Medici Review: Wheeling and Dealing in the Mediterranean

A couple years ago, I played an old out of print game with friends as a warmup to a long game day. It was quick, accessible, and a lot of fun. The game, Medici, was one of Reiner Knizia’s finest games, but also one of his many out of print titles and I was unwilling to spend $60+ on a game with admittedly awful graphic design and a 30 minute play time.

Fast forward two years and Grail Games is bringing Medici back in a beautiful updated package with illustration by Vincent Dutrait. Suffice it to say, I jumped on the Kickstarter nearly right away and do not regret the purchase.

This review is as much about the reproduction and quality of what Grail Games put out as it is the game, which I will say up front is one of my favorites for this length and player count. So let’s dive in and take a look.

First, Medici at a Glance

If you haven’t had a chance to play Medici yet (which is likely considering how long it was hard to find), it’s a relatively simple game. Players are traders in the Mediterranean who must stock up on certain goods and set sail. Your goal in the game is twofold – to have the best hold of goods when your ship sets sail and to accumulate a strong hold on specific markets to gain additional bonus points. The game takes place over only three rounds, so it’s impossible to control more than 2-3 markets (at the most), so it becomes something of a balancing act throughout.


At the start of the game, each player starts with a certain amount of money (also acting as their victory points). In the original game, tiles were then drawn out of a bag. In the Grail Games edition, a deck of cards is used instead, effectively offering the same experience. The auction master each turn will put out either 1, 2, or 3 tiles and then put them to a bid. There is only one round of bidding and the auction master goes last.

Players then bid for goods in an attempt to get a large number of a single type of good, but also a high number in their hold. Scoring occurs in two phases. First, players will score for the size of their hold – the largest getting a pretty sizable sum of points, and then second place and so on with decreasing amounts of points. Then players will add up how many of each type of good they have and move up on the appropriate track. The players who are the highest and second highest on each track will score more points.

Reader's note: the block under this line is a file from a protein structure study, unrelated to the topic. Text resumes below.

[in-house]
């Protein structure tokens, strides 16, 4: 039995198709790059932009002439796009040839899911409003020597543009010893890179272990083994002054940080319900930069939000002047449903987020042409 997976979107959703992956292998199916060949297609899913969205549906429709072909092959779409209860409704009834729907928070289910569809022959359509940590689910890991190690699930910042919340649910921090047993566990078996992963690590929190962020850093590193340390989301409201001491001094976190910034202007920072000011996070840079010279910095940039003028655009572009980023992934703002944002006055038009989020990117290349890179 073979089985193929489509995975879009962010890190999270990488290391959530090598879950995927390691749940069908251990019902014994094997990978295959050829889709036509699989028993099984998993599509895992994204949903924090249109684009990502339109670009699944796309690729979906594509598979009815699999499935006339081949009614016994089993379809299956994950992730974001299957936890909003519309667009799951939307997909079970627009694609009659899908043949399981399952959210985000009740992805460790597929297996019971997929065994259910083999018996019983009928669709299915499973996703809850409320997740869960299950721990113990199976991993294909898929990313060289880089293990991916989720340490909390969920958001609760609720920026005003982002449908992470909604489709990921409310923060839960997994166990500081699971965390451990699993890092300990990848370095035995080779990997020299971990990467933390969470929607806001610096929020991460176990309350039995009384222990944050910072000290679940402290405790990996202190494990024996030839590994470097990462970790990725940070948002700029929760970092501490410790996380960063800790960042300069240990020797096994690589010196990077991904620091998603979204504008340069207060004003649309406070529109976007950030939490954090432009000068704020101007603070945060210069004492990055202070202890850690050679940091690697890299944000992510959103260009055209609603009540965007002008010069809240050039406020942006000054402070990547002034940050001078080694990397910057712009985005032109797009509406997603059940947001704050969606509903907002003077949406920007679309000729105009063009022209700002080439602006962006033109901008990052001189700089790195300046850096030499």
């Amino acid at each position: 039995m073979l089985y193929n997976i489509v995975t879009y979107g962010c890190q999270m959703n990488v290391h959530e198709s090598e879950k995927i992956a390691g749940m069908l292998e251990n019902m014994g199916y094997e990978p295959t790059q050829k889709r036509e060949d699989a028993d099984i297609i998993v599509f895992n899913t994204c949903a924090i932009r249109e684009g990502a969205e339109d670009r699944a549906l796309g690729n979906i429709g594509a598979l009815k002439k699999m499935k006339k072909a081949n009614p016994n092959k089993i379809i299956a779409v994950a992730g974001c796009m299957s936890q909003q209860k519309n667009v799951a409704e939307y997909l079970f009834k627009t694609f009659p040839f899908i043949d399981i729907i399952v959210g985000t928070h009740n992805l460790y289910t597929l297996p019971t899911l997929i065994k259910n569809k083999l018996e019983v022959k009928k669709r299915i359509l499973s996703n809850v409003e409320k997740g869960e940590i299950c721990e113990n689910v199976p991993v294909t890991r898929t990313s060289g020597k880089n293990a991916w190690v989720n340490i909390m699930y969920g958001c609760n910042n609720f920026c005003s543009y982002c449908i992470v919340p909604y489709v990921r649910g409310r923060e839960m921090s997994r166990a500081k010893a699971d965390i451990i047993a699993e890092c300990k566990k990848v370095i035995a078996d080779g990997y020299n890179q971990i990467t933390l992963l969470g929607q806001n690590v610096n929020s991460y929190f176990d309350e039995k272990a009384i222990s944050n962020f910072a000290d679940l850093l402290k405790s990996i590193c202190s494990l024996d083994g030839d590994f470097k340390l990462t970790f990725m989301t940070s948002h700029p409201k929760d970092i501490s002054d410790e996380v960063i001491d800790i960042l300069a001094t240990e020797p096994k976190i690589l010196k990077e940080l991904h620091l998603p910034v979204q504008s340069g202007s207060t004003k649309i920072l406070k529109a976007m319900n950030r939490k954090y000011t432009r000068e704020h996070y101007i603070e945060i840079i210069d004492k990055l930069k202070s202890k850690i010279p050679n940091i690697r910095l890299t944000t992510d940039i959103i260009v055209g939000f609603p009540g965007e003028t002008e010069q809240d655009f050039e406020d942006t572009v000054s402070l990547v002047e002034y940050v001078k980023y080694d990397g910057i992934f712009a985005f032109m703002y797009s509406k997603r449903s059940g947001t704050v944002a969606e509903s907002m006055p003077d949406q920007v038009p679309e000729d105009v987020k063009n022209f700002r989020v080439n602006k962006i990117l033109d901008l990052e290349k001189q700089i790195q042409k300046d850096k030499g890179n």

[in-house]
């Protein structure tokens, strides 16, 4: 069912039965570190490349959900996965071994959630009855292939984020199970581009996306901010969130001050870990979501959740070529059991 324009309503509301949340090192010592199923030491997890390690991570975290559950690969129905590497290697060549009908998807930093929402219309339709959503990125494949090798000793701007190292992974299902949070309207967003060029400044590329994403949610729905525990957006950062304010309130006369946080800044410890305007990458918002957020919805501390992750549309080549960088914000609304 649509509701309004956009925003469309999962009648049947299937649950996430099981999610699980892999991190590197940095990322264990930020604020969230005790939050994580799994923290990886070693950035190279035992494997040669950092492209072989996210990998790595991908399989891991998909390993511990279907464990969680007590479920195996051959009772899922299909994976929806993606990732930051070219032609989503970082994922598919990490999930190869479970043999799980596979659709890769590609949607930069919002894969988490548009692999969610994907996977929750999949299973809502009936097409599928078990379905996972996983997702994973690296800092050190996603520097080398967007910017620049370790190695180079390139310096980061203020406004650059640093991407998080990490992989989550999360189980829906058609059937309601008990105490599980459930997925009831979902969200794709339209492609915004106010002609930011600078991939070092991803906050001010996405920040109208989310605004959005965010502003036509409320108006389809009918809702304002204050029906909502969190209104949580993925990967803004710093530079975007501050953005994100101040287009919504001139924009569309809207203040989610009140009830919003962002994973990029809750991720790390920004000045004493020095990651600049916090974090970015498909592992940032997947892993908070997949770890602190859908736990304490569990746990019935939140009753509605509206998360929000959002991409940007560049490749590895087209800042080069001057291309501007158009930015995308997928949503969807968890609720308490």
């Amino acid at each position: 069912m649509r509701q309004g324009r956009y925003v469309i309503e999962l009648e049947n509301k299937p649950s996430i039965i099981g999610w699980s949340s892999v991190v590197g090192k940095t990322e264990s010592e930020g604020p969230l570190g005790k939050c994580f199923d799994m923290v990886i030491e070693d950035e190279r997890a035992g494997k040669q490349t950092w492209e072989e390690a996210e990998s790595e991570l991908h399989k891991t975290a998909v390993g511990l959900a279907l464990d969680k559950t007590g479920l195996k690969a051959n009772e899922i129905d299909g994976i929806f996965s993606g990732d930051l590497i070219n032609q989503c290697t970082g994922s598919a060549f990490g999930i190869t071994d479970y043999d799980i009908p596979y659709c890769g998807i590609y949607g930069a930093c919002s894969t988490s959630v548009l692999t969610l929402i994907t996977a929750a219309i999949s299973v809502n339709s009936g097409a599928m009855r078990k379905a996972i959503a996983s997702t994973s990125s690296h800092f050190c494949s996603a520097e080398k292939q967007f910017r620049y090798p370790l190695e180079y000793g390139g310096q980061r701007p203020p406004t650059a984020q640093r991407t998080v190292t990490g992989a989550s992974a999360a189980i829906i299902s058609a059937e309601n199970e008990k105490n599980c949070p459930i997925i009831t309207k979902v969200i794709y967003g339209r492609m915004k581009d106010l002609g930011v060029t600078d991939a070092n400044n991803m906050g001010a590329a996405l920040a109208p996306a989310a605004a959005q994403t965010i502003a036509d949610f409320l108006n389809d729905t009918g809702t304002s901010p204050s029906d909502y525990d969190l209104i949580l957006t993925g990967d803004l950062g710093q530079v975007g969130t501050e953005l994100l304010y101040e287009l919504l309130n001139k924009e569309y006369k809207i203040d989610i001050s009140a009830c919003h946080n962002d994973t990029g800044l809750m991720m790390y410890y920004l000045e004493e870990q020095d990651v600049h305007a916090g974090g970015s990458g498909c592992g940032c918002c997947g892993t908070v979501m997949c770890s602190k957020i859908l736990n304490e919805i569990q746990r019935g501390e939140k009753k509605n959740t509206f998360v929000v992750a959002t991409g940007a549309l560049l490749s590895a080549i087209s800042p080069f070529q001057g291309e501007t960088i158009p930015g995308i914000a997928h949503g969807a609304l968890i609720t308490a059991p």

And that’s it. There are three rounds of this and the player with the most cash/points at the end walks away the winner.

Grail Games’ New Edition of Medici

Rather than diving into what I do and do not like about this game, let’s instead look at the new edition and how it compares to the original. First, here’s what the original edition looked like:


Not too pretty. Solid gameplay, tight auction mechanics, and a lot of fun when you have a short amount of time to fill, but extremely bland to look at.

Now look at Dutrait’s upgrades:






So much prettier. From the cover to the illustrations on each of the goods cards, this is a beautiful production of a classic game. The only drawback I can note, and this has come up several times and even caused some issues is the score track:


Unless you are in a room with a lot of light, this is very hard to see. It’s dark, the numbers blend into the background, and it’s easy to skip numbers if you’re not careful. Additionally, some of the extra bits added to the production (remember this was a Kickstarted game), are superfluous. It’s kind of silly, but harmless.

The Bottom Line

Medici is a tight, easy to learn, and easy to play auction game in which you must balance getting enough goods in your hold and cornering the market for 1-3 goods to maximize end of game points. From bidding up lots to make your opponents overspend to waiting for good deals (but not too long lest your hold come up half empty), the game holds up well even after more than 20 years of other auction games coming and going, this simple little game remains in the top 400 games on Board Game Geek for good reason. It’s a blast, and a good entry in any collection, especially this edition which is beautiful to look at and won’t push new players away due to poor graphic design.


Medici is a classic of modern board games and a Knizia standby. If you’re a fan of his semi-abstract designs and quick auction mechanics, this is one to put on your shelf. And it looks pretty good to boot.




  • Anthony lives and plays games in Philadelphia, PA. A lover of complex strategy, two-player war games, and area control, Anthony is always eager to try a new game, even if he's on rule-reading duty.

  • Show Comments

You May Also Like

Review of V-Commandos

V-Commandos is a cooperative game set in World War II, designed by Thibauld de ...

Bright Future Review

Bright Future (BGG link here) is a card-driven survival game for 1-5 players, designed ...

Tiny Epic Galaxies: Beyond the Black Review.

When I heard news of an expansion for Tiny Epic Galaxies – designed by ...